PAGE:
ThiaminHigh embryonic mortality during emergence but no obvious symptoms other than polyneuritis in those that survive.
Riboflavin (Vitamin B2)Mortality peaks at 60 hours, 14 days, and 20 days of incubation, with peaks prominent early as deficiency becomes severe. Altered limb and mandible development, dwarfism and clubbing of down are defects expressed by embryo.
NiacinEmbryo readily synthesizes sufficient niacin from tryptophan. Various bone and beak malformations occur when certain antagonists are administered during incubation.
BiotinHigh death rate at 19 days to 21 days of incubation, parrot beak, chondrodystrophy, several skeletal deformities and webbing between the toes. Perosis.
Pantothenic acidDeaths appear around 14 days of incubation, although marginal levels may delay problems until emergence. Variable subcutaneous hemorrhaging and edema; wirey down in poults.
PyridoxineEarly embryonic mortality based on antivitamin use.
Folic acidMortality at about 20 days of incubation. The dead generally appear normal, but many have bent tibiotarsus, syndactyly and mandible malformations. In poults, mortality at 26 days to 28 days of incubation with abnormalities of extremities and circulatory system.
Vitamin B12Mortality at about 20 days of incubation, with atrophy of legs, edema, hemorrhaging, fatty organs, and head between thighs malposition.
ManganeseDeaths peak prior to emergence. Chondrodystrophy, dwarfism, long bone shortening, head malformations, edema, and abnormal feathering are prominent. Perosis.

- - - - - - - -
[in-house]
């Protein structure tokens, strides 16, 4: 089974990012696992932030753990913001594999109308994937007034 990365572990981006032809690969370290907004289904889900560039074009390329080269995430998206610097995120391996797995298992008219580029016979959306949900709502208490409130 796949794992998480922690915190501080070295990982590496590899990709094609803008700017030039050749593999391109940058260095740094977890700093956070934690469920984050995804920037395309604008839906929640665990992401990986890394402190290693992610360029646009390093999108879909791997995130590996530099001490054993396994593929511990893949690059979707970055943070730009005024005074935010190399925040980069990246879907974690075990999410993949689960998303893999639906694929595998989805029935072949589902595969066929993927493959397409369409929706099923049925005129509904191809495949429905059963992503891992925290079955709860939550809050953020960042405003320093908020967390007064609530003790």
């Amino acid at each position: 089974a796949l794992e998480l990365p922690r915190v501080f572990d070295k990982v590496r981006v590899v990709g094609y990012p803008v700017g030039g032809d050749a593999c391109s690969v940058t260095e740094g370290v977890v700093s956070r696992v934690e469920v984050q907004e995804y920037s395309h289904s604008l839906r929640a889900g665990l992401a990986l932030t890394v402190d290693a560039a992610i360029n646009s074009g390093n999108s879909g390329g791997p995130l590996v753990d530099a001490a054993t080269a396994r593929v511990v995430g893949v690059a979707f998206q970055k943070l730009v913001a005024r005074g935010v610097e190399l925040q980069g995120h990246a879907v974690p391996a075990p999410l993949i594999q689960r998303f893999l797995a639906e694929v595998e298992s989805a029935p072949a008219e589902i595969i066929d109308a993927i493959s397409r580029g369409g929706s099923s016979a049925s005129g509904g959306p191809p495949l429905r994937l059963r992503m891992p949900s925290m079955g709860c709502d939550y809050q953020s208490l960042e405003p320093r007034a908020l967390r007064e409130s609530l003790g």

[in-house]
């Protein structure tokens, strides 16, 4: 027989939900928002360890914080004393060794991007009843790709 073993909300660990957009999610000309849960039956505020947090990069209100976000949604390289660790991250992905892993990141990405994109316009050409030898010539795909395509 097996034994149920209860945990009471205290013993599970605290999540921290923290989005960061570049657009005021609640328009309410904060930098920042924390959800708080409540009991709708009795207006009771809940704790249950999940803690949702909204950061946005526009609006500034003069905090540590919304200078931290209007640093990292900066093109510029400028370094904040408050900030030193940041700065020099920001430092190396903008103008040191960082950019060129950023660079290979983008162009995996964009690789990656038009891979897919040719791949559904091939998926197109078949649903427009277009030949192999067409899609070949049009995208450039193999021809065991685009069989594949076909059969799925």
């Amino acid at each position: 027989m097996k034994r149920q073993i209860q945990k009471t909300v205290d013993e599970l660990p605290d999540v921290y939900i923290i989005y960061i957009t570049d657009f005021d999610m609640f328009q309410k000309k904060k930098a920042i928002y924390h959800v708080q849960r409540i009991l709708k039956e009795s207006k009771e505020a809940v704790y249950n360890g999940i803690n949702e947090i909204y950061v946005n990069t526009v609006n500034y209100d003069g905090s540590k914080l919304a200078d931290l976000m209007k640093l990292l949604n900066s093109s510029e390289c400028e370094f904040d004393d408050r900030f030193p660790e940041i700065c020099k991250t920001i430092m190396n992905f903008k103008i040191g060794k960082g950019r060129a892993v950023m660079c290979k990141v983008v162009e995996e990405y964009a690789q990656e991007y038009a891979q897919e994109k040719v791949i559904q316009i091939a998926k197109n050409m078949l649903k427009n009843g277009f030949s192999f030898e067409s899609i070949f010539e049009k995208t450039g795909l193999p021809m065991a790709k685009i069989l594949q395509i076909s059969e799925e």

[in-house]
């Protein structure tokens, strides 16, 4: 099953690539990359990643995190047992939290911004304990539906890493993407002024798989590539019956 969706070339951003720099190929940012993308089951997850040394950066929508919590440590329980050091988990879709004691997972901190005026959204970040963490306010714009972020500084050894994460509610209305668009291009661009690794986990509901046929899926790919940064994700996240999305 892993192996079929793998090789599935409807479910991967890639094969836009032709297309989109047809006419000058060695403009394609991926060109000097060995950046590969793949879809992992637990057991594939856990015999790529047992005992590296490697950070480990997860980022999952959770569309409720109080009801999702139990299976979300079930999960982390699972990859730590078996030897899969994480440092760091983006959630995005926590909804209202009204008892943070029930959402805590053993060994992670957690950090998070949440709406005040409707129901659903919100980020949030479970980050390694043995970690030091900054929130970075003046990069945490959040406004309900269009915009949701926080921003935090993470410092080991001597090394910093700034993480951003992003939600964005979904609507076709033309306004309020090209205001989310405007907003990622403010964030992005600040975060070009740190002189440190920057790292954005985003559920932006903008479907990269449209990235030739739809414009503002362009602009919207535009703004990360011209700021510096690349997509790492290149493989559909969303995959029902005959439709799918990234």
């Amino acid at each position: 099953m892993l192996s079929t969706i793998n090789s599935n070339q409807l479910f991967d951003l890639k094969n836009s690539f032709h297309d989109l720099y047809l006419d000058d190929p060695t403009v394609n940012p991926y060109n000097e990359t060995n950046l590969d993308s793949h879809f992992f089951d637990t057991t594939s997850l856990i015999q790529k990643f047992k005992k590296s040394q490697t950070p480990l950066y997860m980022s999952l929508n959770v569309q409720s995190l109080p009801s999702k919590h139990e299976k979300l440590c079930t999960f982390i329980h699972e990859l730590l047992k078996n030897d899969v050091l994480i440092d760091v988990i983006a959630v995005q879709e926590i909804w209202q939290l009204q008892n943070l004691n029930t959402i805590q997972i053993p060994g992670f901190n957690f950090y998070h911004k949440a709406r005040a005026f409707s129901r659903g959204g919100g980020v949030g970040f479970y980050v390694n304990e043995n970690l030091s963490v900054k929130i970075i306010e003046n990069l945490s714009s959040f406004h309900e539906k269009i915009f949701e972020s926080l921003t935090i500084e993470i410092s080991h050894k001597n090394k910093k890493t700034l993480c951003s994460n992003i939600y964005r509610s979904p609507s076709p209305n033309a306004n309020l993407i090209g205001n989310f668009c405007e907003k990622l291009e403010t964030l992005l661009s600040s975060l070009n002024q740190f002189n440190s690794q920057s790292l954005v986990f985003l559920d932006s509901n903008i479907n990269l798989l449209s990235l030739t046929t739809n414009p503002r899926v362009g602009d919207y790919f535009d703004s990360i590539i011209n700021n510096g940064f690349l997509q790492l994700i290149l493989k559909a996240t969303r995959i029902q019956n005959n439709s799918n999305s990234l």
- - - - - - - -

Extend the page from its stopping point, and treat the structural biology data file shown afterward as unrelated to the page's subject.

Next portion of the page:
ZincDeaths prior to emergence, and the appearance of rumplessness, depletion of vertebral column, eyes underdeveloped and limbs missing.
CopperDeaths at early blood stage with no malformations.
IodineProlongation of hatching time, reduced thyroid size, and incomplete abdominal closure. Deficiency of iodine can lead to late stage deaths in shell. Australian soils are highly deficient in iodine and so it's not passed into grain grown here. Every few months, add 6-8 drops of Luguls Iodine to a litre of water for them to drink.
IronLow hematocrit; low blood hemoglobin; poor extra-embryonic circulation in candled eggs.
SeleniumHigh incidence of dead embryos early in incubation.


Hatching Table









































































BreedsDays
Bantams (chickens)19-21
Large Fowl (chickens)21
Ducks28
Geese28-35
Guinea Fowl28
Muscovy Duck35
Pigeon16-18
Turkey28
Game - Bobwhite quail23
Game - mallards25-26
Partridges23
Pheasants24
Swan - Bewick's30
Swan - Black36
Pheasant - Amherst23
Pheasant - Golden23
Pheasant - Reeve's24-25
Peafowl - all species28
Partridges - Chukar23
Quail - Bobwhite21
Quail - Chinese painted18
Quail - Japanese18
Emu57-62
Jungle Fowl - Ceylon18


References and useful links:
http://www.avianweb.com/eggsfailuretohatch.html
Credit to Dr A.F. Anderson Brown - 'The Incubation Book' from where some of this was paraphrased, pp. 227-229.
Nutrient Requirements of Poultry: Ninth Revised Edition, 1994 By Subcommittee on Poultry Nutrition, Board on Agriculture, National Research Council


Please feel free to suggest further additions or alterations to this.

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PostPosted: Tue Nov 12, 2013 9:54 am 
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A great resource, thanks Cathy. :-D